The history of mobile phone technology reads like the plot from Highlander. A variety of standalone devices have been decapitated and absorbed into increasingly complex handsets. To highlight how powerful mobile phones have become, here's a list of things that the mobile phone has made, or will make, obsolete. As Juan Sanchez Villa-Lobos Ramirez would say, "In the end, there can be only one".
Phone boxes - Before mobile phones existed these charming, although often smelly, communication booths were very popular. The first classic red phone box was introduced in the 1920s and today phone boxes offer a variety of services including web access. The introduction of mass-market mobile phones though has meant that phone boxes are almost completely pointless.
Wristwatches - Want to know what time it is? Most people have given up on wearing a watch and simply use their mobile phone's clock. It's not just about checking the time though. Wearing a cool watch used to be much more of fashion statement or a way for people to show off how affluent they were, but today phones have taken over those roles to a great extent.
Bedside alarm clocks - It's unlikely that mobile phone manufacturers realised how successful the alarm clock feature would be. Our anecdotal evidence suggests that most of our friends use their mobile phone as their daily alarm clock. One look on Google and you can see how popular iPhone alarm apps are. We think that standalone bedside alarm clocks' days are over.
MP3 players - There was a time when you'd struggle to fit all your contacts on your mobile's memory, let alone your music. There was even a time when mobile phones didn't have 3.5mm headphone jacks but fortunately those days are over. As more and more phones offer everything that standalone MP3 players offer it's becoming less necessary to own two separate devices.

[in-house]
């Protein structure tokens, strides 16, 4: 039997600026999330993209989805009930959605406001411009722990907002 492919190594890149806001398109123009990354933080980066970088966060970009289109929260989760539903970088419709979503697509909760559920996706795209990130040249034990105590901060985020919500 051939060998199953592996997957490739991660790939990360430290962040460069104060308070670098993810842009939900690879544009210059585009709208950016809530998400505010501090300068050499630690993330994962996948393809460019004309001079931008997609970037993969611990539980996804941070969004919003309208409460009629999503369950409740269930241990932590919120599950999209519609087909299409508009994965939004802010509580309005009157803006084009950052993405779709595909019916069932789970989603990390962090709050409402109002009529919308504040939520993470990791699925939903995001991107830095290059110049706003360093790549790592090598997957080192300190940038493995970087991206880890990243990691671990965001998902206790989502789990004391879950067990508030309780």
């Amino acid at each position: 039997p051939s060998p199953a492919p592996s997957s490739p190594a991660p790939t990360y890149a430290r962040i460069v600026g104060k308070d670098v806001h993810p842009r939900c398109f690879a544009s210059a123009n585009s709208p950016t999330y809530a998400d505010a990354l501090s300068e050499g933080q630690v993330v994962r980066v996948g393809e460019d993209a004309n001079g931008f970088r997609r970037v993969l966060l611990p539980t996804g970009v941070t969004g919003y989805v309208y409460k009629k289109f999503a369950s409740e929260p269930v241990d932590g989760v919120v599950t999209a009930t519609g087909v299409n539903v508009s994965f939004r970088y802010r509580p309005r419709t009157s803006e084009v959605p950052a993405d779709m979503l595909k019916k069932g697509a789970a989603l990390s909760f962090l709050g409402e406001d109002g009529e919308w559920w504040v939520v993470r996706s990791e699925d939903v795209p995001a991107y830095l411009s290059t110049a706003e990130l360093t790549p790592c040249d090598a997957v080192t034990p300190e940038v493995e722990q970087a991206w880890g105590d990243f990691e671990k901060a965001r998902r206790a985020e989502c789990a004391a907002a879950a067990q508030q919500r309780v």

Landline home phones - The landline telephone was developed in the 19th century but only became a common household object in the 20th century. Similar to phone boxes, mobile phones have meant there's practically no need to own a home phone. While people tend to need a landline connection for web access, we think the days of landline home phones will come to an end soon.
Compact digital cameras - Early camera phones where painfully bad but strong sales proved that there was a demand for them. Over time phone camera technology has hugely improved and phones such as the Nokia N82, produce pictures worthy of printing. Big DSLRs will always be better than camera phones but the gap between compact cameras and camera phones is getting smaller and smaller.
Netbooks - Nokia once tried to instigate a new term, asking people to refer to some of its handsets as 'multimedia computers'. At the time it seemed a bit over the top but today that term seems fitting and it's foreseeable that all our mobile computing needs will be met by phones. There are still good reasons to own a netbook but it won't take long for mobile phones to catch up.
Handheld games consoles - The iPhone has pushed mobile gaming further than any other mobile manufacturer to date. Certain iPhone games are as good as games on the Nintendo DS or PSP. The main advantage of mobile phones over dedicated gaming devices is their ability to connect to mobile networks, allowing gamers to play multiplayer games wherever they are.
Paper - What do maps, dictionaries and novels have in common? They're all printed on paper and they can be heavy, expensive and difficult to access. Mobile phones and e-readers offer digital access to traditionally paper-based content. Digital publishing is a way for millions of people to access information without needing to go to a library, and it makes sense that mobile phones will act as great reading devices.
Thinking – OK, we're exaggerating a bit by saying that mobile phones will make thinking obsolete but they do take out a lot of the hard work. Whether it's using GPS to figure out where you are or looking something up on your mobile's web browser, life is definitely a lot easier than it used to be. Until your battery goes flat, of course.